Original article

Scand J Work Environ Health 1992;18(4):217-224    pdf

doi:10.5271/sjweh.1586

Cancer incidence and mortality among Swedish Baltic Sea fishermen.

by Hagmar L, Linden K, Nilsson A, Norrving B, Akesson B, Schutz A, Moller T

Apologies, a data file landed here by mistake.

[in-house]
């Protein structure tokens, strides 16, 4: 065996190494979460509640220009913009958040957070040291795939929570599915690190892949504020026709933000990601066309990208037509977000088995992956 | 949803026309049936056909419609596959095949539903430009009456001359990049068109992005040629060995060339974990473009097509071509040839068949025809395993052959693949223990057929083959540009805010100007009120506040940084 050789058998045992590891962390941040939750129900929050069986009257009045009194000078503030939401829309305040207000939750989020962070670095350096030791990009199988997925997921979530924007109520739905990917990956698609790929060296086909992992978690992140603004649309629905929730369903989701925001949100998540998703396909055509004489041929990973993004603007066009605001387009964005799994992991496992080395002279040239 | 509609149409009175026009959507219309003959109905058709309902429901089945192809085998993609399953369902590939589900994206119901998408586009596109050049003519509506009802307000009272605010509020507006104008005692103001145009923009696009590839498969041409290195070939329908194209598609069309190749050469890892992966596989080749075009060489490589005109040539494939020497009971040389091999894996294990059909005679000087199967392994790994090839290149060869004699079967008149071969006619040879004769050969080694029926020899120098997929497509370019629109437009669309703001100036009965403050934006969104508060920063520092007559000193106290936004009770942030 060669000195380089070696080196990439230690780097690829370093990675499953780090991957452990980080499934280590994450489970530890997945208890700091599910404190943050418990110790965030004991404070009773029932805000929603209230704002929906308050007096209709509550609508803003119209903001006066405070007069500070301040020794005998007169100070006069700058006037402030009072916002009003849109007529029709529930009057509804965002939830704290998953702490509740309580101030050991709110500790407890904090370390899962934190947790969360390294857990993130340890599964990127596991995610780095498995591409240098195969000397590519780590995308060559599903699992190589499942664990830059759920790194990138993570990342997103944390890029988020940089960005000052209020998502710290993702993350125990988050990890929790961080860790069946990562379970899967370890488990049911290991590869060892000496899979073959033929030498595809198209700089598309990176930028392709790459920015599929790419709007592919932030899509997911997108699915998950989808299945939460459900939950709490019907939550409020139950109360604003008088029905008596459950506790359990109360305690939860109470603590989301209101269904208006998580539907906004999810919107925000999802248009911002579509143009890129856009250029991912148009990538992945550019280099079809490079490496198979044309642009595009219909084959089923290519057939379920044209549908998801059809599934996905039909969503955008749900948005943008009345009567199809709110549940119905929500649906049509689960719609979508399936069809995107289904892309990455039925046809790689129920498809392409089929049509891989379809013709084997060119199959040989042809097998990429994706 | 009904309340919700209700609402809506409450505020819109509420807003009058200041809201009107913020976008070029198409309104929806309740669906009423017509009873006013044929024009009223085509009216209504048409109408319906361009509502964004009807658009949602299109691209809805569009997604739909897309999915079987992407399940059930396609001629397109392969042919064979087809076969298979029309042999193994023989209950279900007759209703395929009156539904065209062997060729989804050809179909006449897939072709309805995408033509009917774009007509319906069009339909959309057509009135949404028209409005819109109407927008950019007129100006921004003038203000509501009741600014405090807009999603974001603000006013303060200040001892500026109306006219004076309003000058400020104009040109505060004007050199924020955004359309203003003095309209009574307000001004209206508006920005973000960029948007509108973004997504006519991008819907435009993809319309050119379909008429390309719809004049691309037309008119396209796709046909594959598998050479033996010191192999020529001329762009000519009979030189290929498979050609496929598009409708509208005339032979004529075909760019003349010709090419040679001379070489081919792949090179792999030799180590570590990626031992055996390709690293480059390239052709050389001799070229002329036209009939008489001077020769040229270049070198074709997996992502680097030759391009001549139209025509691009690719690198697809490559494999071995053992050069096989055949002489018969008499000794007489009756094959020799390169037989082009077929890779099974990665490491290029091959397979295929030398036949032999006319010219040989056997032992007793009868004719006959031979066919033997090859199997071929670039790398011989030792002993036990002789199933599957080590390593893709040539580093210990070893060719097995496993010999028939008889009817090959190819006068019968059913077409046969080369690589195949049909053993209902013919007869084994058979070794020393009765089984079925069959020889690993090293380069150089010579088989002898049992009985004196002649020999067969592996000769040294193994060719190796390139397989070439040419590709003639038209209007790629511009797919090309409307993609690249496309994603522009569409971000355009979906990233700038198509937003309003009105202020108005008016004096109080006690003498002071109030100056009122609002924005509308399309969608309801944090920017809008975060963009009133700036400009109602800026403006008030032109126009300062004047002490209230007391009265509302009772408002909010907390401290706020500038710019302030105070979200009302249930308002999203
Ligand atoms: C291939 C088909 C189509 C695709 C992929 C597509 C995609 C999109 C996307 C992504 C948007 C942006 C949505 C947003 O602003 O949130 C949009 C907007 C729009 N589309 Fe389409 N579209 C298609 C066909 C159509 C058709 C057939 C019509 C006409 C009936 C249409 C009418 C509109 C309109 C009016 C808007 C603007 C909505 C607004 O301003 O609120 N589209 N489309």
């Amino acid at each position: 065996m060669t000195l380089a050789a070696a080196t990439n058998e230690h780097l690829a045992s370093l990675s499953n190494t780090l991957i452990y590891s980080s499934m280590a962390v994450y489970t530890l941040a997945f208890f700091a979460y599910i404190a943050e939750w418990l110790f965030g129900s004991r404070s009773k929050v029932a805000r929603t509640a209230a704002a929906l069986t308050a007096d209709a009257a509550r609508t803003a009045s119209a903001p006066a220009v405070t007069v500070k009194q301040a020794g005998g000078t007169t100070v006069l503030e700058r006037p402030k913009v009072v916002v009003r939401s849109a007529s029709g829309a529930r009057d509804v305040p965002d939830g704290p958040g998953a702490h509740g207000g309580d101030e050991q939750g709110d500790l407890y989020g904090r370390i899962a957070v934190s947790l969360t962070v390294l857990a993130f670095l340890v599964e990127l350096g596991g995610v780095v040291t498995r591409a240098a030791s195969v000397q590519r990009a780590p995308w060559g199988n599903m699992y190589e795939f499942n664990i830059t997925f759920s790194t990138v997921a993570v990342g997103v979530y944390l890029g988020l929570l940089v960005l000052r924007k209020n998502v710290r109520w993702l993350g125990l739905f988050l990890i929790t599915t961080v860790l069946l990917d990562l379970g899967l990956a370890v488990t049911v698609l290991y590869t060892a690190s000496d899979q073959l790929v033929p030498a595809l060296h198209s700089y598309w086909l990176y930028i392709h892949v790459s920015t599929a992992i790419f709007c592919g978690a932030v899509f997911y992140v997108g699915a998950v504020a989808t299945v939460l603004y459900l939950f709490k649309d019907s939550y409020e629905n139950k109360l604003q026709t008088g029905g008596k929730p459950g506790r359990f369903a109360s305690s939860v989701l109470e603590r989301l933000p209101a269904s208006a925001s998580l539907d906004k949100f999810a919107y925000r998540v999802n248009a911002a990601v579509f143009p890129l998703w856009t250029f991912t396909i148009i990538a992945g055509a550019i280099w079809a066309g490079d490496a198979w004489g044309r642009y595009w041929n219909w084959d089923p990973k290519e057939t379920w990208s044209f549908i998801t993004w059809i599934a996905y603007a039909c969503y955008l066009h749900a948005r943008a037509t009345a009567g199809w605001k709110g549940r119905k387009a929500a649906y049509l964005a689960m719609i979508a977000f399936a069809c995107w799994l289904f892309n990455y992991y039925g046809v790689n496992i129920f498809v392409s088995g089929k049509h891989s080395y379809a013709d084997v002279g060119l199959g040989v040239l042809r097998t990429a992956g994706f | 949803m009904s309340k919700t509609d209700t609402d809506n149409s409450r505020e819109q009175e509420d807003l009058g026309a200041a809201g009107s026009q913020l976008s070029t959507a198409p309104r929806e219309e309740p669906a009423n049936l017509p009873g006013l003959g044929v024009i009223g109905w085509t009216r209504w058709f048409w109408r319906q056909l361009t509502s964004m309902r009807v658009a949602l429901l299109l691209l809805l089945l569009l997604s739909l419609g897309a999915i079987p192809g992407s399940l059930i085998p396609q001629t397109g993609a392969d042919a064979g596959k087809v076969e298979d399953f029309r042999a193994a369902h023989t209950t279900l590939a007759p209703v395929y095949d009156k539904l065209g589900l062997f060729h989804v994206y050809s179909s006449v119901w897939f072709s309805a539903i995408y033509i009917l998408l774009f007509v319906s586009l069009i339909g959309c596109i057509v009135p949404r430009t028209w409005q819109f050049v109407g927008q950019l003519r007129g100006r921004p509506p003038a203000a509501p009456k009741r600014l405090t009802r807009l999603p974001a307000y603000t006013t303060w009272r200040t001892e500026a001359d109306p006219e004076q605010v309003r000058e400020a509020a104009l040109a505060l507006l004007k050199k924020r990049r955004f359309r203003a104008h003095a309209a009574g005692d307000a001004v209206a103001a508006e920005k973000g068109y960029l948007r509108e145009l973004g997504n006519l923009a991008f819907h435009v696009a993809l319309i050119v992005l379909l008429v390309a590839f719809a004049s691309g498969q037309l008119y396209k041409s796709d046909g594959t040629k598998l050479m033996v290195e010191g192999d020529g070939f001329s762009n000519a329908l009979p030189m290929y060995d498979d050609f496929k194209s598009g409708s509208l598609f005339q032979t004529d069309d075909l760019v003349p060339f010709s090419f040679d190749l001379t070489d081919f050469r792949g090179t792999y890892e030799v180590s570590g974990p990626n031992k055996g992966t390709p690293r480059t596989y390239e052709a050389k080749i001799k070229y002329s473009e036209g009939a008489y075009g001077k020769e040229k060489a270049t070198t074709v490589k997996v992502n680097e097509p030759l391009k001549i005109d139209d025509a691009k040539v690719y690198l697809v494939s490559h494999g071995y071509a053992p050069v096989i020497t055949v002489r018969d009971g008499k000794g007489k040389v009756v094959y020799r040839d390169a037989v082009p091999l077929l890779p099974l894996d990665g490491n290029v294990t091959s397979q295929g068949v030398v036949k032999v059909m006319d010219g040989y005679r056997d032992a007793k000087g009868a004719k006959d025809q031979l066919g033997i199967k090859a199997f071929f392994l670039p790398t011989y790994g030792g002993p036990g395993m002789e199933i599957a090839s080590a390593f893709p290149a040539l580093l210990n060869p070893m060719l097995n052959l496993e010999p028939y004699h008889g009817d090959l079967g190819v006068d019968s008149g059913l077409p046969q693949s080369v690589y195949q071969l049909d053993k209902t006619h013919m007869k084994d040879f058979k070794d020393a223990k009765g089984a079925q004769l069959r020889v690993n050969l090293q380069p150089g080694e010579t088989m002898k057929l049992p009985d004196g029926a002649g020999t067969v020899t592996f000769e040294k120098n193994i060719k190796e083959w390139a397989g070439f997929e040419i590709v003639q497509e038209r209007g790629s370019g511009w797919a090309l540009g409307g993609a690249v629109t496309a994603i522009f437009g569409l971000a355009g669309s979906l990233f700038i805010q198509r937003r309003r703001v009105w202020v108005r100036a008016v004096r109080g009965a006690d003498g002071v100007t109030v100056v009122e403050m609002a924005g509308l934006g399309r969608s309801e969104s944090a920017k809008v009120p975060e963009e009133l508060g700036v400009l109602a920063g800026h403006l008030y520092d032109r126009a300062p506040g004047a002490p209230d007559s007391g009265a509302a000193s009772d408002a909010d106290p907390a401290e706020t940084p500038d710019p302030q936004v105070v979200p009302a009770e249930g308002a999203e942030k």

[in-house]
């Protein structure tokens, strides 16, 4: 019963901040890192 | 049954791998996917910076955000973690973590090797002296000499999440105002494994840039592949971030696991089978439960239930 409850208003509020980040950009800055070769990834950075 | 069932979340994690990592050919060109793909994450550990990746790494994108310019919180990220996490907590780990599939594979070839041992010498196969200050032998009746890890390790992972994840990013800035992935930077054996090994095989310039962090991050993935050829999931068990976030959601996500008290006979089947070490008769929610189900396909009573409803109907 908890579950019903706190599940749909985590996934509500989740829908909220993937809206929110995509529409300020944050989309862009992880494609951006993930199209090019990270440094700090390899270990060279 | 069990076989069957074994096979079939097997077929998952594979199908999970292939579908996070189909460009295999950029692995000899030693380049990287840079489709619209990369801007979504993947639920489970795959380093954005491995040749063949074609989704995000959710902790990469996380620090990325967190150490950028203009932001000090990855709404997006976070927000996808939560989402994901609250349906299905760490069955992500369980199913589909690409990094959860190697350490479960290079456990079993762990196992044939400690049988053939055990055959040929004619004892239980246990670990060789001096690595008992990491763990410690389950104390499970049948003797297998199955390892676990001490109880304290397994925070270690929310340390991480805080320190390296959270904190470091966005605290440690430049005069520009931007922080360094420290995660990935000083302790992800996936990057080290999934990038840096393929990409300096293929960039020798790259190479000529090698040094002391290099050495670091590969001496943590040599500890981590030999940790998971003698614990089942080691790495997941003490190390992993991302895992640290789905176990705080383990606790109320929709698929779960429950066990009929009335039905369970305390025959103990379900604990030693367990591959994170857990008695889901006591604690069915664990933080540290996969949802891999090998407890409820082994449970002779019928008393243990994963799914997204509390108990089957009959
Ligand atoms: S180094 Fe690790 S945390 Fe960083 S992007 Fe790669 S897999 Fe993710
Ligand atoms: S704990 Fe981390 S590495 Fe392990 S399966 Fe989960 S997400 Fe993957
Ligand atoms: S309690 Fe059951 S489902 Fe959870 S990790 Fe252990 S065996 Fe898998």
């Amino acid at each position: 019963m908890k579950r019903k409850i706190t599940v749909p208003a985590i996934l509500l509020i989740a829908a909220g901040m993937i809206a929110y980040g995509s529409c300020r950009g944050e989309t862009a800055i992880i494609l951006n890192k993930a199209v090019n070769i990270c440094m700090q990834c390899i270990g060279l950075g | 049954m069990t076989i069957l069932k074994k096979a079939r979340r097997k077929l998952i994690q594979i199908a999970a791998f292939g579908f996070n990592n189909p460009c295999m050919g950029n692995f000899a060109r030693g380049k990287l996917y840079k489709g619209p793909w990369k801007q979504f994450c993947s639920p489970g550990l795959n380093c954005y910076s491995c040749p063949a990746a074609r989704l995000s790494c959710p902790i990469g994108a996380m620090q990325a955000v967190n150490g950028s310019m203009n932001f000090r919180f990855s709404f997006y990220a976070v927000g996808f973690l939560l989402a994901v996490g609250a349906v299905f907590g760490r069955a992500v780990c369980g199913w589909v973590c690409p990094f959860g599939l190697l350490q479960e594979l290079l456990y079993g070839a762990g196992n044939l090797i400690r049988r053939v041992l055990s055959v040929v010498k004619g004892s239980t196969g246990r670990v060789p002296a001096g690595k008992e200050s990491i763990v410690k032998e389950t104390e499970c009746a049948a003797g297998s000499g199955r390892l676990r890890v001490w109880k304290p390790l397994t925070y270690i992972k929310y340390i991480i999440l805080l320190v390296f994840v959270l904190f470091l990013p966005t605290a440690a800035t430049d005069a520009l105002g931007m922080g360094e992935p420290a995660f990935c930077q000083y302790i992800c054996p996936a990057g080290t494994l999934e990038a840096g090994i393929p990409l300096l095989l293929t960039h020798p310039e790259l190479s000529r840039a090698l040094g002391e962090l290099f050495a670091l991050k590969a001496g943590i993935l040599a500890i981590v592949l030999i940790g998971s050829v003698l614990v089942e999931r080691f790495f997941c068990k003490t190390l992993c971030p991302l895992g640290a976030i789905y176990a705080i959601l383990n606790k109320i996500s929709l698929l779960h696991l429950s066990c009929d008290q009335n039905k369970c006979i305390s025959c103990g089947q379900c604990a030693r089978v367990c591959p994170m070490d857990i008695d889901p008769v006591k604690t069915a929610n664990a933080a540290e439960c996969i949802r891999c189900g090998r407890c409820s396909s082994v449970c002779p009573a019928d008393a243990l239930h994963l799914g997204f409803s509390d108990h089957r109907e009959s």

A 25% lower cancer mortality was found for 1360 Swedish fishermen who fished on the Baltic Sea than for the general population. The fishermen consumed twice as much fish as the population in the same county. In spite of the low overall cancer mortality, increased mortality from myeloma, as well as increased incidences of gastric carcinoma and squamous cell cancer of the skin and lips, was observed in the cohort. The decrease in risk for ischemic heart disease was not significant. Whether the dietary intake of fatty acids and selenium from fish contributed to the decreased risk was difficult to evaluate. Moreover, whether the consumption of fish from the Baltic Sea, contaminated with, for example, polychlorinated dioxins and dibenzofurans and other persistent organochlorine substances, contributed to the observed increased specific cancer risks is not known. However, the net health effect of high fish consumption from the Baltic Sea seems to be positive.